Could ‘Jupiter Ascending’ be the next cult classic?

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Could ‘Jupiter Ascending’ be the next cult classic?

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Courtesy of "Jupiter Ascending" Facebook page

Murray Close

Courtesy of "Jupiter Ascending" Facebook page

Murray Close

Murray Close

Courtesy of "Jupiter Ascending" Facebook page

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By Abbey Wilson

Despite the cautionary tales that the new science-fiction movie, “Jupiter Ascending” was two-thumbs down, I went to the theater anyway. Plopping down in my seat, I decided I’d keep an open mind despite harsh reviews from friends, and even my mother, that the movie was plain terrible.

Let me tell you, “Jupiter Ascending” is pretty bad, but in a way that makes it a delight to watch.

The story is about Russian immigrant and cleaning lady, Jupiter Jones (Mila Kunis), who discovers she is the reincarnation of the matriarch of the Abrasax family, an intergalactic royal family.

The other members of the royal family, Titus Abrasax (Daniel Booth), Kalique Abrasax (Tuppence Middleton), and Balem Abrasax (Eddie Redmayne), try to trick Jupiter into giving up her control over the Earth. She is aided by her love interest, space werewolf Caine Wise (Channing Tatum), and his old mentor, Stinger Apini (Sean Bean).

Kunis as Jupiter Jones has the Cinderella role locked down. She has no father, a family who doesn’t understand her, a life spent cleaning up after other people, and a handsome man who comes to take her away to happiness. Sure, it’s cliche, but not usually seen in action movies. Caine may not be the traditional white knight, but he is Jupiter’s savior for sure, though the movie makes sure to paint him as her equal.

The plot is overshadowed by the many spaceship battles, chase scenes, and explosions, that characterize a typical science-fiction movie. There is even a scene where a planet is revealed while dramatic music swells in the background. It is nothing that hasn’t been done before, but what makes this movie unique is that it is an original space opera, a genre that has been sorely lacking absent in recent films.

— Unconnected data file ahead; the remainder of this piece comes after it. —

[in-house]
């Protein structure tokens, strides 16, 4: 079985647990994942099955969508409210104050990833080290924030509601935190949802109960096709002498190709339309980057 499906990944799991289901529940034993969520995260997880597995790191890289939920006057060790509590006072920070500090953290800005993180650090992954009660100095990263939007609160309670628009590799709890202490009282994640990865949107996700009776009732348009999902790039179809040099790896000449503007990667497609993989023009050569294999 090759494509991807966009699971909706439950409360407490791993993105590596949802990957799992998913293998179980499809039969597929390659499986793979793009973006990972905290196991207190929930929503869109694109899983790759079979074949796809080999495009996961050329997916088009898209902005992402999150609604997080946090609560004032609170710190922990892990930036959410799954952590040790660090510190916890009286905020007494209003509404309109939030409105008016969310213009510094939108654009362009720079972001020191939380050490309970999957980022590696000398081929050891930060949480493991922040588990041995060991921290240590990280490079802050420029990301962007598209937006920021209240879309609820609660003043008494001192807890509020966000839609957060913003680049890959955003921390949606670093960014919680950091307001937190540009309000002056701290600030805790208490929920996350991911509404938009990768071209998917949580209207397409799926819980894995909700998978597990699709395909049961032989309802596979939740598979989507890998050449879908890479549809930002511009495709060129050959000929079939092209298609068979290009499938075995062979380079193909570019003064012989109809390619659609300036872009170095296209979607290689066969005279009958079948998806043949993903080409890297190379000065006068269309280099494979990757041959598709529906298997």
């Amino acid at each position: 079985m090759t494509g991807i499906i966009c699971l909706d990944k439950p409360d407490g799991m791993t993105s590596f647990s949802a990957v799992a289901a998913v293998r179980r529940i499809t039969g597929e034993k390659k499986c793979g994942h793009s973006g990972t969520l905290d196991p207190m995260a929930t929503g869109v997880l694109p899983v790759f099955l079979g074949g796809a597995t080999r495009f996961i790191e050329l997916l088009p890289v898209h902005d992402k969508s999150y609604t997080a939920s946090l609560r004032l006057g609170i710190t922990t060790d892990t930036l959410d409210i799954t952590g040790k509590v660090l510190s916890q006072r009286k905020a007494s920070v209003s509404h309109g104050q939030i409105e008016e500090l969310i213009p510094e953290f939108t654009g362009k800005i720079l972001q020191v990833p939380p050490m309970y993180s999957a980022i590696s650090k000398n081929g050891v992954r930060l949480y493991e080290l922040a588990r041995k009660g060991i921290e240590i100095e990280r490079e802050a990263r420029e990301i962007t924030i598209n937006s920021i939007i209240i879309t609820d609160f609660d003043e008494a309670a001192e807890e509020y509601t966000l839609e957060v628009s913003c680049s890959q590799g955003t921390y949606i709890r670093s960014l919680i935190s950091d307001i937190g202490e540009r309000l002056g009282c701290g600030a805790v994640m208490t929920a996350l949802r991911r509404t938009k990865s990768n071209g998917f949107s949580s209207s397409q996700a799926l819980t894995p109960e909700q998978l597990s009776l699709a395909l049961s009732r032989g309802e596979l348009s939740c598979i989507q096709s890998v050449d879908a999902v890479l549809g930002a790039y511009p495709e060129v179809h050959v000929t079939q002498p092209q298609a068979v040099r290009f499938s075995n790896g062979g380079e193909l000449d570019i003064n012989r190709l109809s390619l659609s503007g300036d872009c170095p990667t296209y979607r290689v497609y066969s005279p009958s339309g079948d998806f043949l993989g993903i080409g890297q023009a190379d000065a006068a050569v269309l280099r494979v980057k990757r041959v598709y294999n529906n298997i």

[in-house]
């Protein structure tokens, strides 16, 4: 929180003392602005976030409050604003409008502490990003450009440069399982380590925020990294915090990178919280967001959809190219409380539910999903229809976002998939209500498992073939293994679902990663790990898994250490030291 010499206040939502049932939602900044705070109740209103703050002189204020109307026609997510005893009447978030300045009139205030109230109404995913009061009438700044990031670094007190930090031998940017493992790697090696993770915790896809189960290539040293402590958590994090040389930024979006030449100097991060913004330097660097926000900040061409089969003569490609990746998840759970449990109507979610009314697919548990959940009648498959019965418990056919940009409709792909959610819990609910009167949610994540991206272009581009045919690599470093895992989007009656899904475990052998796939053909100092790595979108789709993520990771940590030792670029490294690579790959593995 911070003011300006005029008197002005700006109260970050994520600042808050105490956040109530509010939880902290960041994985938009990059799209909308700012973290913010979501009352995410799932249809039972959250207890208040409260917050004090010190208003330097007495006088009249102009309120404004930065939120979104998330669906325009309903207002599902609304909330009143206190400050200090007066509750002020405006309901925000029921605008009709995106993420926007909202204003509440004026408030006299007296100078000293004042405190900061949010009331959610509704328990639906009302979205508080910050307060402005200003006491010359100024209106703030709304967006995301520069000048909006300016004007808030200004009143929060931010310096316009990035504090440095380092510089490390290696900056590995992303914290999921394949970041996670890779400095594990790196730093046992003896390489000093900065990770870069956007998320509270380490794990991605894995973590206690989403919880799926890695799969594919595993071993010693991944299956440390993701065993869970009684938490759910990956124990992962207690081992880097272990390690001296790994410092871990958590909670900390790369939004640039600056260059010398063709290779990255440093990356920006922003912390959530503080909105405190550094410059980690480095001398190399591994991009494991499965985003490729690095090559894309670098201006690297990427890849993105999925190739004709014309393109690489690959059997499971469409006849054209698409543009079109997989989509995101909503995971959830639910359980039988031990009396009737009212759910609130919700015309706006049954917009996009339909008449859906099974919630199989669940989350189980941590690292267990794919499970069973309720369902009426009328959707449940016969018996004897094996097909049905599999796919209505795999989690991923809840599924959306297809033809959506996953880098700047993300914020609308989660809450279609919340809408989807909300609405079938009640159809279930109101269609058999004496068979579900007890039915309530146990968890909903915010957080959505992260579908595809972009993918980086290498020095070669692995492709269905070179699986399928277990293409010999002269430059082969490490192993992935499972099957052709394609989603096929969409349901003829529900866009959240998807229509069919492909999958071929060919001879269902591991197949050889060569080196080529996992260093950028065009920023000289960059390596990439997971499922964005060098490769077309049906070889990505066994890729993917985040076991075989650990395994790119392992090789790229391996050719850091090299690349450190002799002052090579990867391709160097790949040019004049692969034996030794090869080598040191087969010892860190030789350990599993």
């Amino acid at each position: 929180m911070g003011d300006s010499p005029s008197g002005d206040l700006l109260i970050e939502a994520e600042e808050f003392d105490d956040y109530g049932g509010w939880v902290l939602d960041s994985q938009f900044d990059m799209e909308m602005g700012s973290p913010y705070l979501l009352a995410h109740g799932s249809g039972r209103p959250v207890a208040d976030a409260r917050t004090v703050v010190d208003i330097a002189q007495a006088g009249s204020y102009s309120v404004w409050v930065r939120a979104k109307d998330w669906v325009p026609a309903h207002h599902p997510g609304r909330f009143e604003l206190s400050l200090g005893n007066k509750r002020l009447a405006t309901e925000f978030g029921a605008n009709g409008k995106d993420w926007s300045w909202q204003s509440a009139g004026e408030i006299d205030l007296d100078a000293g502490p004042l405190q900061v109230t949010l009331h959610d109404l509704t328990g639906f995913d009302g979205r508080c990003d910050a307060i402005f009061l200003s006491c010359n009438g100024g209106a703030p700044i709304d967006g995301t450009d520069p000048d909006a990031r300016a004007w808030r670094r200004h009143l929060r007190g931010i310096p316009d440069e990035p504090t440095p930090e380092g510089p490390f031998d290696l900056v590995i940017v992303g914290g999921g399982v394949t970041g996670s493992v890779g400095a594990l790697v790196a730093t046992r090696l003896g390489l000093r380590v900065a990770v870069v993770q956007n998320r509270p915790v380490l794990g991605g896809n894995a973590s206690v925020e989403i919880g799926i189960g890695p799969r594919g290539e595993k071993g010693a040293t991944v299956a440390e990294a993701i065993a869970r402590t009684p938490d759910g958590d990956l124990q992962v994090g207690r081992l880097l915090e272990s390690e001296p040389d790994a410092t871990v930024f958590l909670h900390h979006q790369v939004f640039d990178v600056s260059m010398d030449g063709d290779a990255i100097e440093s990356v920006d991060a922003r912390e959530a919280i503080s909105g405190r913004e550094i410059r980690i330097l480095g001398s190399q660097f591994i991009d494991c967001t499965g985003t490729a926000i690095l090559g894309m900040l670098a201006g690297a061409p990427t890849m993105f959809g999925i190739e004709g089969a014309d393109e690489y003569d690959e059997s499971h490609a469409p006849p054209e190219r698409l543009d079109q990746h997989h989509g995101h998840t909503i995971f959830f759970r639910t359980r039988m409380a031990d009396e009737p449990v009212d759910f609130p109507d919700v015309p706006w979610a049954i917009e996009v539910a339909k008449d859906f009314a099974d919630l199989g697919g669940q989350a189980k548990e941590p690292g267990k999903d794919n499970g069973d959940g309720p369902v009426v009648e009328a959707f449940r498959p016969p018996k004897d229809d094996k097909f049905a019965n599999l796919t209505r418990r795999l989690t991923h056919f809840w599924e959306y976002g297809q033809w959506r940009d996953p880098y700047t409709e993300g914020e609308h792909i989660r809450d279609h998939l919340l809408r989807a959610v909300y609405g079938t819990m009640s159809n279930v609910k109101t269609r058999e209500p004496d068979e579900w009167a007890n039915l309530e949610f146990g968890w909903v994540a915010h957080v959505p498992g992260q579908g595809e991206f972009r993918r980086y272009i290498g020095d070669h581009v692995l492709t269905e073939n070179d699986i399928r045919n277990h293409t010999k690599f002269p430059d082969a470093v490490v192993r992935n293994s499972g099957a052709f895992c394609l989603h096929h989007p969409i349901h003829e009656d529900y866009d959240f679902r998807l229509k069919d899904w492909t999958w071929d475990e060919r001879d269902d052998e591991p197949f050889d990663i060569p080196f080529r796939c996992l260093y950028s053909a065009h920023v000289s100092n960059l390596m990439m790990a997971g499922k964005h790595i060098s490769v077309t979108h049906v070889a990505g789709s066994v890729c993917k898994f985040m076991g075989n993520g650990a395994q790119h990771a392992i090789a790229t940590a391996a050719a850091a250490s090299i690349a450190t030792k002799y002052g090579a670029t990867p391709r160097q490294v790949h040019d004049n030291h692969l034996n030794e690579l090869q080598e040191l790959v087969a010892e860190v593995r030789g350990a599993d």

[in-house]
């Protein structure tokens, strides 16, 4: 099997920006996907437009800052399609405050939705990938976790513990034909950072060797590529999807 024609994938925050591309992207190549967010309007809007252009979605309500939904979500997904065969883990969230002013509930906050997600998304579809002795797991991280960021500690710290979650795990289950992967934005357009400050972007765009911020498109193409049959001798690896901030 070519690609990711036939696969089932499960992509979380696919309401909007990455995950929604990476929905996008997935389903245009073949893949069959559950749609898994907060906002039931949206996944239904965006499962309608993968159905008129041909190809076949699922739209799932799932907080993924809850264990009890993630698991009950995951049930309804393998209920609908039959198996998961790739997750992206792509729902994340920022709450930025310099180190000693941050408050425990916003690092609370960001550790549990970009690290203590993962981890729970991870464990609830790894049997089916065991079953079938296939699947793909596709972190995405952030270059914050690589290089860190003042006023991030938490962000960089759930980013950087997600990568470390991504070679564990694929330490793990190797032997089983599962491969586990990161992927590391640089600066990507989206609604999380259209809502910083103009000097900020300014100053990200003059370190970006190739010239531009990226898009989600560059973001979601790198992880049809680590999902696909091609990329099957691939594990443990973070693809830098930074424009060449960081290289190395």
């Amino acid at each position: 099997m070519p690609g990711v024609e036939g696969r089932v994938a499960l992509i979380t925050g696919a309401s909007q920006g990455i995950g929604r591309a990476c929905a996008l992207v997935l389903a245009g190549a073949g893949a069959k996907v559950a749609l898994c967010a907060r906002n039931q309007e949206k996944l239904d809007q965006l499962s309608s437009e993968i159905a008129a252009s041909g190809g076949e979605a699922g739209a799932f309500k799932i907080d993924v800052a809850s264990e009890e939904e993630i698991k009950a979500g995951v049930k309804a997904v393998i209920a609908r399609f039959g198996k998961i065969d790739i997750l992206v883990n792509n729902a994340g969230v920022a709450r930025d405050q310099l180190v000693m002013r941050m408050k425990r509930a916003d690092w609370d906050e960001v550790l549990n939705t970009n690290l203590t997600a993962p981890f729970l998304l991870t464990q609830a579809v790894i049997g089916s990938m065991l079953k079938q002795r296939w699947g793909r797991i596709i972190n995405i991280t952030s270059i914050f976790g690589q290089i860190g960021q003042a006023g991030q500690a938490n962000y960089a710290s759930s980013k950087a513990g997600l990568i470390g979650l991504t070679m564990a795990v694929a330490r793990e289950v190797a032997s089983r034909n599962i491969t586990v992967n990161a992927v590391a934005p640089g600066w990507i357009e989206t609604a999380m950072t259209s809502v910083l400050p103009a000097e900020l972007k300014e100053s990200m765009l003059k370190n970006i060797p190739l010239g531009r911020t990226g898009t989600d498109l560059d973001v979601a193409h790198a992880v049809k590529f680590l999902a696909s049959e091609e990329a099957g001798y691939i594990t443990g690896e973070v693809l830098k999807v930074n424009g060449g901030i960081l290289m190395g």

The special effects range from ridiculous — Caine riding around on what are basically Heelys sneakers for space — to stunning, when Jupiter is enveloped in a swarm of bees. The costumes, designed by Kym Barrett, are gorgeous and go the extra mile  for every character.

Although many aspects of this moving are flat-out bizarre, like how the bees can sense royalty, others are actually sweet. Jupiter makes the decision to choose the Earth over her family because she knows that even the poorest person has value.

Props go to Redmayne for playing the stereotypical villain and a spoiled mamma’s boy, who talks like someone’s stepping on his throat, all while wearing sparkles. The romance between Caine and Jupiter is nothing special, but I dare you to try and not laugh when Jupiter tells Caine, “I love dogs,” in order to try and convince him that they should be together. While the love story is predictable between Jupiter and Caine, the audience appeared still pleasantly surprised when the two embraced and kissed.

This movie is definitely over-the-top, but as I sat in the theater, I realized that I had the privilege of watching a cult classic being born. I left the theater feeling like I had definitely gotten my money’s worth and was glad that I kept an open mind.

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